Tanzania - south - most parks are fly in so you arrive at a lodge and they arrange your safaris. Tend to be morning and night, shared with others unless you pay for private vehicle. These are open sided jeeps. There may be an age limit and 8 may or may not be too young.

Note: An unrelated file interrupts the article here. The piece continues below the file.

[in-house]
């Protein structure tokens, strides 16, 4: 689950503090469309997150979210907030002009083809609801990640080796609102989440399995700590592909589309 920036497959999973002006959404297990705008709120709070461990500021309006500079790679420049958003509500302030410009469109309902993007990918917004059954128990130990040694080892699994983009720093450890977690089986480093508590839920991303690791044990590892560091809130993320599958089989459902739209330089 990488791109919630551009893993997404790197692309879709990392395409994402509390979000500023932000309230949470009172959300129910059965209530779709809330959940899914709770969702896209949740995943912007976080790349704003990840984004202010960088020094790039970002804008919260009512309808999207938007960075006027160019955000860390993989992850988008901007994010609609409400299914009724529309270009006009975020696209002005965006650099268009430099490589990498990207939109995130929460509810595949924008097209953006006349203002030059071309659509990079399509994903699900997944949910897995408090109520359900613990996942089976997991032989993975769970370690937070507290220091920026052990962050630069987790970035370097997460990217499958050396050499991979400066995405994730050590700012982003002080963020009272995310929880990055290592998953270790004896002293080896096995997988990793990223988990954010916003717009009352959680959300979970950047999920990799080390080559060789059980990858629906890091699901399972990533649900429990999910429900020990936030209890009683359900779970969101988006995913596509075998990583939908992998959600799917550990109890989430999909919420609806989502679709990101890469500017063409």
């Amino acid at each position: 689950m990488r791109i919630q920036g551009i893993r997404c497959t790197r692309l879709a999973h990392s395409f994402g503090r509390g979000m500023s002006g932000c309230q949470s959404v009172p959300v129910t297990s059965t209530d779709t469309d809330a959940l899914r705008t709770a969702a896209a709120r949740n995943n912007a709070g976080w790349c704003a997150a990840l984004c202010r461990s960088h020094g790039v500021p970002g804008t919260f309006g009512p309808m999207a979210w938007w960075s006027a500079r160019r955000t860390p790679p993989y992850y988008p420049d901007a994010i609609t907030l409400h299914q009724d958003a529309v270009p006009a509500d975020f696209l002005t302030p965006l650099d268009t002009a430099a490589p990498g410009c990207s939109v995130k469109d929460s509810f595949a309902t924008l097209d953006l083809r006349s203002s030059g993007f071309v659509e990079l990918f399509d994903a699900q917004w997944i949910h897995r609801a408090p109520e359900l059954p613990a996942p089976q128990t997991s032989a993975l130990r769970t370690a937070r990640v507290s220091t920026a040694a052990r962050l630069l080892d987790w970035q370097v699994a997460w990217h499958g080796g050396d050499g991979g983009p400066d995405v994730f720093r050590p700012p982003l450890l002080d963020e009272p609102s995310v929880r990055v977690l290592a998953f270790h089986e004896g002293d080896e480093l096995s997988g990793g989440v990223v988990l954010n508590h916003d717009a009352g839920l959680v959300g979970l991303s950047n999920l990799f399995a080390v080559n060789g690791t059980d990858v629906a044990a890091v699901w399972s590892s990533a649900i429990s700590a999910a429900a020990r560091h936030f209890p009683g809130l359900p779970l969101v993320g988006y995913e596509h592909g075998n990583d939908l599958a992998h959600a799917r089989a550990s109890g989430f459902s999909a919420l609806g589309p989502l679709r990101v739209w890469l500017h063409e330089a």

Tanzania - north - this encompasses the Ngorongoro Crater, several Nat Parks and the bulk of the Serengeti Plans. This is where most of the animals are congregated for most of the year. Serengeti has the highest concentration of 'safari' animals of all the safari countries. You can get low rate budget group safaris, but there are close to 300 safari providers in Arusha (safari capital) so it is really hard to short list them. When you book a private safari there, you have the vehicle and driver for the day. They might recommend morning and evening safaris, but you can expect all day safaris too. These vehicles are close sided jeeps because they drive you from park to park or camp to camps and are dedicated private safaris. They have either pop up or fold back roofs for standing to animal view. I think the biggest is 8 persons. You are going to have to accept paying double for 2 vehicles and driver. You also need to review minimum age but the company can do that for you. Tanzania, depending on the dates, should have a minimum of 8 days to see a variety of parks and several days in the Serengeti. I have seen cheetah, serval, elephants, wildebeeste, rhino, leopard...well, pretty much all that is to be expected. I am also a bird watcher, so my last trip there was a birding guide/driver and vehicle and we would safari drive and bird watch all day many days. Sometimes we would do village visits, or take a mid day break. We would discuss and decide together. There are some fly in camps very high end and there are now also hotels in the Serengeti - I think 4 seasons. They run safaris like the fly in camps. Pay them to get you there, and they run the safaris as shared unless pay over for private vehicles.